A sukkah, a bazaar, and a souk

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Well, the sukkah is up and ready for decoration. Some of you have been following me as I decided to build one this year. I started out with really quite big plans for one, large enough to seat ten or twelve people, and to but a bed into it so sleep in.

As it turned out, I built a much smaller, more traditional one. Things always have a way of working out in spite of ourselves. Some men from our small congregation decided to step up to the plate to build a more decorative sukkah for our tiny synagogue, then make the rounds to build others.

So it was up at daylight, and over to the shul, as we call it, and put up the river cane as a decoration, then they went over to a members house to build theirs … and I hardly had time to settle down before they all pulled up in my driveway.

I wanted to show the construction in stages, but didn’t have time to stop and make the pics since the crew was making short work of the process.

The corners are of bamboo, the walls are made of reed fencing, and reed fencing is on the floor as a carpet. The roof is of river cane that was cut from a rattlesnake infested canebrake along the Little River, and the men went out and gathered enough for everyone. The rule for the roof covering is that is should be of material that can be pulled from the ground, as opposed to being cut from a branch or limb. Cutting cane is permitted, because theoretically, you *could* pull it from the ground. If you were the Hulk.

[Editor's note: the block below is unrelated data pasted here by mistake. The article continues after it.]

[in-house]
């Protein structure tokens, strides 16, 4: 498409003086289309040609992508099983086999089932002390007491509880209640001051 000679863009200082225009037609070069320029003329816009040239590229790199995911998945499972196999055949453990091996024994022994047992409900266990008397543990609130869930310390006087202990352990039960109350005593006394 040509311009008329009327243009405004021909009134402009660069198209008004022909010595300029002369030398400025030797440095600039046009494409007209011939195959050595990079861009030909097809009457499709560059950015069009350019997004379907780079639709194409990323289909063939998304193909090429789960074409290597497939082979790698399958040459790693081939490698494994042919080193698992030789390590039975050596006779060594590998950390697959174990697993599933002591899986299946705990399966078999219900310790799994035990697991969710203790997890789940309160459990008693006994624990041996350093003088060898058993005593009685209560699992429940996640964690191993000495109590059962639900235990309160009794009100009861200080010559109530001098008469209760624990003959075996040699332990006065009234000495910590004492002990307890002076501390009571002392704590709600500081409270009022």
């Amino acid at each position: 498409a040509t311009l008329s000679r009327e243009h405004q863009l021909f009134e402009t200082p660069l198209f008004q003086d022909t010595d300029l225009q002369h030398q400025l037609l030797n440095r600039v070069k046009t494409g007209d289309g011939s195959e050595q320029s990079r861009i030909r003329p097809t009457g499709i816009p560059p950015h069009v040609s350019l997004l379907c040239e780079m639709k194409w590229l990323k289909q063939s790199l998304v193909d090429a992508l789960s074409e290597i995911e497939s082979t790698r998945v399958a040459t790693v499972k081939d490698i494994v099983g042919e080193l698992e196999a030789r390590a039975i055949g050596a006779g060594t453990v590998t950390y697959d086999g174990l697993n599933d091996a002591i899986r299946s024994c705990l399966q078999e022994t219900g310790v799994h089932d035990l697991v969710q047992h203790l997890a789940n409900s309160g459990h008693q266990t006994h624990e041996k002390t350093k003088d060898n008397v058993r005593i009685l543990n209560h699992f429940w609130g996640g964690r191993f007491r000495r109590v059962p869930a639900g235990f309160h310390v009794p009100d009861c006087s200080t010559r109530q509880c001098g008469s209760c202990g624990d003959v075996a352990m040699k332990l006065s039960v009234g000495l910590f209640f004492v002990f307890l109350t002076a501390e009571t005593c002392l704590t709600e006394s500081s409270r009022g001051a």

Sukkah, by the way, is a Semitic word for a rude hut, and it survives in Arab lands in bazaars, where the individual booths are called souks. It can be a merchants booth, it can be a tent, it can be a collection of branches. Sukkot in Israel is a fall observance in which the Bible commands Jews to dwell in tents (sukkahs) during the five day period. A sukkah in this sense protects one from the sun, not the rain. One must be able to see some of the stars through the roof. Some orthodox Jews do actually live in them, and even sleep in them when it is raining, but for most, it is a symbolic thing, and they simply eat the evening meal in them.

So … now the roof is laid, the walls are up a rough floor of reeds is laid, and I am ready for Sukkot.

A few pics:

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